Fresh in from far out - Galloway

<em>New Statesman Scotland</em> - Acting out a community drama

For the usual set of reasons, we were late arriving at the very last lantern-making workshop before the Millennium Lantern Procession through the streets of Dumfries the following day. The theme of the event was "Flight" and the centre was full of winged creatures - butterflies, fruit flies, swans and a winged, fire-breathing dragon. "A fish," I said. "We want to make a flying fish." Given that we had an hour to pull it off, a fish seemed the most straightforward construction.

Jo, one of the on-hand experts, showed us how to form and secure our willow skeleton, then we all joined in, gluing and slapping on the tissue paper. With two minutes to go on the clock, our finished fish glowed in the light - four-feet long, with a huge fin and an elegant sweep of a tail, an open square on its back for access to the candle and two bamboo poles to hold it up. We left it to dry overnight, and in the streets we shouted in wonder: "We made a fish! We made a fish!"

Next day, I carried it home through the streets, needlessly nervous of people's reactions. "That a fish?" "What a great fish!" "Hey, mister, like your fish!" Soon I was looking up and waving a fin back at passing cars. Then as night fell, our fish joined the mass of other lanterns - products of the weekend and after-school workshops - on the banks of the Nith. Candles were lit from long tapers for the first, wide-eyed time.

"This is the greatest fun," commented my son, bearer of the front end of our fish, as we dipped into the dark street that eventually leads past Burns's House. From there, we looked back and saw the lights snaking through the town A pipe band had led us off, but now we moved to a deep drumming. Not slavishly though; the procession was a social event in which people lapped backwards and forwards, catching up in all possible ways. "Have you seen Kelvin?" our friend Nick asked about his son. "He's attached to a dog."

We had missed out on the town's last big lantern event, which was held in honour of the Burns bicentenary. Then we were only spectators, noticing the joy on all the kids' faces as they held their pyramidal lanterns before them; astonished by the poetry of a glowing Tam O'Shanter and Meg being chased over Devorgilla Bridge. That procession had ended with a profile of Burns coming alight on the wall of the Midsteeple in the town centre, and this procession would end equally spectacularly and even more poetically.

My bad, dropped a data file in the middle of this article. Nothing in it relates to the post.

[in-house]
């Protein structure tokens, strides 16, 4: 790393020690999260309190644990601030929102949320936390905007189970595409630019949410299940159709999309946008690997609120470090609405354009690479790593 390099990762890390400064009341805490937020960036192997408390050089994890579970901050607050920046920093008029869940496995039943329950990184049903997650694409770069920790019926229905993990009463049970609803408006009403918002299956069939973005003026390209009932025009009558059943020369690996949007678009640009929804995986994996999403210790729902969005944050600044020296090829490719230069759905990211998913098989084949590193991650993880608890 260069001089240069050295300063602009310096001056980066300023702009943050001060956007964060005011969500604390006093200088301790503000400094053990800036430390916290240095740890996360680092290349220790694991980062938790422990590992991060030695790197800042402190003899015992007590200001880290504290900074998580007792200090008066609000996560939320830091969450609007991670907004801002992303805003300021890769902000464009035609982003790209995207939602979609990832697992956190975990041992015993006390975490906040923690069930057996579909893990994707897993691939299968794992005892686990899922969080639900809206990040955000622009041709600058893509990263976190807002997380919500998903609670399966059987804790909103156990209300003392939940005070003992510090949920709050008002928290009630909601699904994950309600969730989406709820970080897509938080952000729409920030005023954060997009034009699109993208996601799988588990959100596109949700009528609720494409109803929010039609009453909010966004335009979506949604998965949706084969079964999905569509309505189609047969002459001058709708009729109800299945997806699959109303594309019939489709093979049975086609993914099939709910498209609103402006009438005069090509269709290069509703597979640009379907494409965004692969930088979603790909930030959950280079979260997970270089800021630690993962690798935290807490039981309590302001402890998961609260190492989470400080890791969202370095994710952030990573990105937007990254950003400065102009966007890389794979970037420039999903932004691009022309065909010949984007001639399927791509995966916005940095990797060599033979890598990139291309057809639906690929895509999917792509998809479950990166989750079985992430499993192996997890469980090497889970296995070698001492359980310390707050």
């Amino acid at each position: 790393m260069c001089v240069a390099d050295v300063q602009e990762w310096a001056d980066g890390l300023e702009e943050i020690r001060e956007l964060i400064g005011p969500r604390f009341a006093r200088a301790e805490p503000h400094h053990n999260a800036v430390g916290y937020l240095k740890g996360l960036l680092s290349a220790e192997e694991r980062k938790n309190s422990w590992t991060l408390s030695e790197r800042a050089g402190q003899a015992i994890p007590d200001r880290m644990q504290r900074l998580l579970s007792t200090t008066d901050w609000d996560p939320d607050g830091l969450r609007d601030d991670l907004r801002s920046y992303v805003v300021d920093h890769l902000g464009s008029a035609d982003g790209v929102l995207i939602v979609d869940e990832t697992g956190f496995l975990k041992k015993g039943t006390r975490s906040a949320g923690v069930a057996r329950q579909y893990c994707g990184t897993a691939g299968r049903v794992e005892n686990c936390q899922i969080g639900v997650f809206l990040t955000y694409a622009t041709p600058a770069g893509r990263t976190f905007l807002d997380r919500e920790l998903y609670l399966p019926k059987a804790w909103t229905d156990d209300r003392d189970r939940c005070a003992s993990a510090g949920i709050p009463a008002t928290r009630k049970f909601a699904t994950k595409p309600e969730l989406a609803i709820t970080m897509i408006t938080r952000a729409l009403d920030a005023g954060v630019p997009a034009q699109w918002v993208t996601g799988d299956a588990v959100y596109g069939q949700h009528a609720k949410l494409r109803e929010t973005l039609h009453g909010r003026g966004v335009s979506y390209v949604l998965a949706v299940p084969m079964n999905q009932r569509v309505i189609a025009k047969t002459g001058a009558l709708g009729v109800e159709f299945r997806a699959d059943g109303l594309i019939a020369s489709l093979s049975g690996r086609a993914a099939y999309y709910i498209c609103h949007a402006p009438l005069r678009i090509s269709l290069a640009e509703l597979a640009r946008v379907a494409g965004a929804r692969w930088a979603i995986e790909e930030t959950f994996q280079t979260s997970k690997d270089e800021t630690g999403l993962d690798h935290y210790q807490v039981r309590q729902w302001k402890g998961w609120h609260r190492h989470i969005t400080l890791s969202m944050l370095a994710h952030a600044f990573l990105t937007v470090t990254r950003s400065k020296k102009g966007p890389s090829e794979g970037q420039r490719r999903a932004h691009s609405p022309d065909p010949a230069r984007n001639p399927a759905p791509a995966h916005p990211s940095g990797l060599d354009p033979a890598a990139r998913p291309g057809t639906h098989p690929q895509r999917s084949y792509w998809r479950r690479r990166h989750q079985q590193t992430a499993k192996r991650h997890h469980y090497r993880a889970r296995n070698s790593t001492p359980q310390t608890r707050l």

The lantern procession is just one of a whole range of events being organised by Dumfries and Galloway Arts Association under the umbrella title, "Rites of Passage". In autumn, Winter and Fire Events culminated in a Guisers' Masked Family Ceilidh Dance and the drama of a fire sculpture in the grounds of the Crichton hospital. The accompanying music, commissioned from the Gamelan Percussion Band, was both resonant and ambiguous: Were we watching some ancient elemental rite? Or something from a simpler future?

There was a similar feeling to the "happening" at this end of this January procession. The bandstand in the Dock Park had been transformed into a lantern-like shadow theatre, where we watched a caterpillar crawl on to a leaf and turn itself into a cocoon and then into a butterfly. The shadowy forms of many others joined it until, with the beat of the Gamelan Band becoming more insistent, the curtains fell and they were moving above our heads, joined by a giant butterfly on stilts.

Texas on the esplanade, this is definitely not; yet there is something heartening about a huge range of ordinary people taking time to enjoy something so different - so poetic, so magical and, again in that slightly askew way, ambiguous: ancient or oriental? As director of the Dumfries and Galloway Arts Association, Jenny Wilson is the imaginative and dynamic centre of the team that co-ordinates the "Rites of Passage" programme. It is one of her few complaints that nowhere in our national papers is there coverage of such events; most of which by their nature take place in small communities beyond the central belt.

It is right that we should find ways of encouraging, applauding and responding to individual talent in our culture; but if there are also ways in which a community can be brought together to enact its own dramas, then it is a pity that no critical attention is brought to bear on them, whether they are slip-shod and badly thought out or, as the "Rites of Passage", meticulously organised and poetically realised.